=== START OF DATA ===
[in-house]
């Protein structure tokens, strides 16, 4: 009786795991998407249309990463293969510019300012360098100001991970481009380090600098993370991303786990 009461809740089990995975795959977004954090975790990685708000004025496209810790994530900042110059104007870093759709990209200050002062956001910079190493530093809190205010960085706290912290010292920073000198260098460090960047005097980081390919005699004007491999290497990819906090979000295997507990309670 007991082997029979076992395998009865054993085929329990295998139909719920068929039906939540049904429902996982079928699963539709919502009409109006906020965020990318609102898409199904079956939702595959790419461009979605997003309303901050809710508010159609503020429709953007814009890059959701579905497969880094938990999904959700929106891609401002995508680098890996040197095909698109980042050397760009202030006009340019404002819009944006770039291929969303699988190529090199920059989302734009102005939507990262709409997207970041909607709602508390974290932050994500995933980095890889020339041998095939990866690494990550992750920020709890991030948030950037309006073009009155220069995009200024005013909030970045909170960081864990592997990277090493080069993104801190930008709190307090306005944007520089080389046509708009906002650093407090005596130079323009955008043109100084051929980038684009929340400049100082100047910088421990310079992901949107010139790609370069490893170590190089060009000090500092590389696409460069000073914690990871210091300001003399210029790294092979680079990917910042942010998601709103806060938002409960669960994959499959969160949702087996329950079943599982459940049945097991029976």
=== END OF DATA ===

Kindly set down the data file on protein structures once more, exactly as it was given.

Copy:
[in-house]
């Protein structure tokens, strides 16, 4: 009786795991998407249309990463293969510019300012360098100001991970481009380090600098993370991303786990 009461809740089990995975795959977004954090975790990685708000004025496209810790994530900042110059104007870093759709990209200050002062956001910079190493530093809190205010960085706290912290010292920073000198260098460090960047005097980081390919005699004007491999290497990819906090979000295997507990309670 007991082997029979076992395998009865054993085929329990295998139909719920068929039906939540049904429902996982079928699963539709919502009409109006906020965020990318609102898409199904079956939702595959790419461009979605997003309303901050809710508010159609503020429709953007814009890059959701579905497969880094938990999904959700929106891609401002995508680098890996040197095909698109980042050397760009202030006009340019404002819009944006770039291929969303699988190529090199920059989302734009102005939507990262709409997207970041909607709602508390974290932050994500995933980095890889020339041998095939990866690494990550992750920020709890991030948030950037309006073009009155220069995009200024005013909030970045909170960081864990592997990277090493080069993104801190930008709190307090306005944007520089080389046509708009906002650093407090005596130079323009955008043109100084051929980038684009929340400049100082100047910088421990310079992901949107010139790609370069490893170590190089060009000090500092590389696409460069000073914690990871210091300001003399210029790294092979680079990917910042942010998601709103806060938002409960669960994959499959969160949702087996329950079943599982459940049945097991029976």